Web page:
- After the ban of using foreign currencies locally, Zimbabweans turn to bitcoin
- There has been a surge in bitcoin price against local currency
- The country has turned out to be one of the most important bitcoin markets in Africa
Bitcoin has established itself as an escape route for the common people ever since they discovered what it was and the potential it holds. The fact that all your money can be kept safe in your pockets all the time made it very popular among the disenfranchised. The number one cryptocurrency has come a long way and has lately been the best performing digital asset with huge regained market dominance. Many a time’s people seek safe haven in cryptocurrencies when their governments make conditions difficult for them. One fine example is that of Venezuela, where the government itself launched its very own cryptocurrency to fight hyperinflation. Similarly, the people of Zimbabwe have now turned to Bitcoin after their government decided to ban the use of any foreign currency, as reported by Quartz Africa.
Bitcoin to the rescue
The Cryptocurrency trading has soared new heights again after the country’s president Emmerson Mnangagwa’s government banned the use of foreign currencies for the settlement of transactions locally. The circulation of the country’s national currency, Zimbabwe Dollar, was barred back in 2009 to stabilize the nation’s economy. Since then people have moved on to various foreign currencies to transact locally. Recent changes in policies have made it difficult for the locals. People have avoided the Zimbabwean dollar after the government decided not to lift the ban. There have been reports of people trading dollars in the black market as well to shield them against the country’s increasing inflation rate, while many tech enthusiasts have turned to bitcoin.
The reserve bank of Zimbabwe had banned local banks from processing transactions involving bitcoin more than a year ago. However, many local crypto enthusiasts say that since then, the country has seen a surge in peer-to-peer bitcoin trading with various mobile platforms like EcoCash. The people have been using bitcoin for a long time to fight the liquidity gaps that have plagued the nation for more than a decade now. The trading volume and price of bitcoin in local currency has also seen new highs according to localbitcoins.com.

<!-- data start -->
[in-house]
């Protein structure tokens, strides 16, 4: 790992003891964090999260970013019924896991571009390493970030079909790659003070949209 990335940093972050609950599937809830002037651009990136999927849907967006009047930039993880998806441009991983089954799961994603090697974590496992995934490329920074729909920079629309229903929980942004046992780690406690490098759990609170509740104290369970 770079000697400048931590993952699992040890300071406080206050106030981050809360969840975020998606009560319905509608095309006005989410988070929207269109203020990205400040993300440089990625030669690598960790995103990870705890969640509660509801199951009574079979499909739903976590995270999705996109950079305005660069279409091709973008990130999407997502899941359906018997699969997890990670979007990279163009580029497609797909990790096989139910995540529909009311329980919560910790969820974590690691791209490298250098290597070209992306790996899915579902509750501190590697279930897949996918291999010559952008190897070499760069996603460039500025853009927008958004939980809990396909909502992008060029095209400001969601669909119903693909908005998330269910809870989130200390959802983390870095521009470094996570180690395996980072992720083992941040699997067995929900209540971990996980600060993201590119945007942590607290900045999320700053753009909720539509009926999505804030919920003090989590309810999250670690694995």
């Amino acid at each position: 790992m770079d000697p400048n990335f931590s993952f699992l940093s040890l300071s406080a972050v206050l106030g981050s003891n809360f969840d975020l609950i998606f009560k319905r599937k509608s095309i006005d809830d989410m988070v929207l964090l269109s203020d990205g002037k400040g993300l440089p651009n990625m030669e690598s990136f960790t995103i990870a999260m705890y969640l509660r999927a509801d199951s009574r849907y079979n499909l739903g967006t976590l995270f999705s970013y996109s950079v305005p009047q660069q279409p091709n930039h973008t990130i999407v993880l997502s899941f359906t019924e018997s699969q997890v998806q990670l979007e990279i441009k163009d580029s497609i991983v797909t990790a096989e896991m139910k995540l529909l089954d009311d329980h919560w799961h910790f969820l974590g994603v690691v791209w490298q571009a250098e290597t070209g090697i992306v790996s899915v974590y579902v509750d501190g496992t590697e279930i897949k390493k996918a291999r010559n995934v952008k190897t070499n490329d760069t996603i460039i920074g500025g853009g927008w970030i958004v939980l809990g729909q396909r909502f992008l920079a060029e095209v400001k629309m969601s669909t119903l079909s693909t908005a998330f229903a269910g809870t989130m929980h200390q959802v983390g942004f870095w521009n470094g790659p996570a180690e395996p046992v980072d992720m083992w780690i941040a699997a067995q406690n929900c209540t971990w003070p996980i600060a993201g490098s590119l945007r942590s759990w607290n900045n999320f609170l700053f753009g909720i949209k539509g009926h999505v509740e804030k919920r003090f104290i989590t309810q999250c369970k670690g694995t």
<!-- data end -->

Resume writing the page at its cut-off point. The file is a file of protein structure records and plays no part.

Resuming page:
Many locals have also made use of blockchain technology to bypass various government restrictions. One such person is Tinashe Jani who reportedly used the blockchain to send money from Zimbabwe to South Africa, something which was very difficult after the government had banned the use of credit cards outside the country. Even though cryptocurrencies are considered illegal, the local people agree to take the risk in order to save themselves from inflation which is a far greater threat. The country has emerged to become one of the most important bitcoin markets in the southern part of the African continent.
Tawanda Kembo, CEO of the Golix crypto exchange, commented on the rise in black-market activity saying:
“What we are seeing is that there is a lot of demand for bitcoin, and there is little supply compared to demand, so all the activity in bitcoin which we are seeing is happening on dark markets instead of exchanges.”
As in Zimbabwe, so in Venezuela
The same has happened before as well. Venezuela had been struggling with hyperinflation since 2014 and its currency was almost valueless when its currency Bolivar hit 57.3 percent inflation rate. Millions of residents have fled the country as essential goods have become unaffordable. Many of the residents have turned towards bitcoin and other cryptocurrencies as their savior. Venezuelan military personnel at the border often seized the money of residents that tried to flee. Circumstances led local residents to convert all their Bolivars to Bitcoin and later convert it back to fiat via the local crypto marketplace. Storing their fiat in Cryptocurrencies was the safest method to keep their financial valuation from tumbling down since the country’s economy was failing.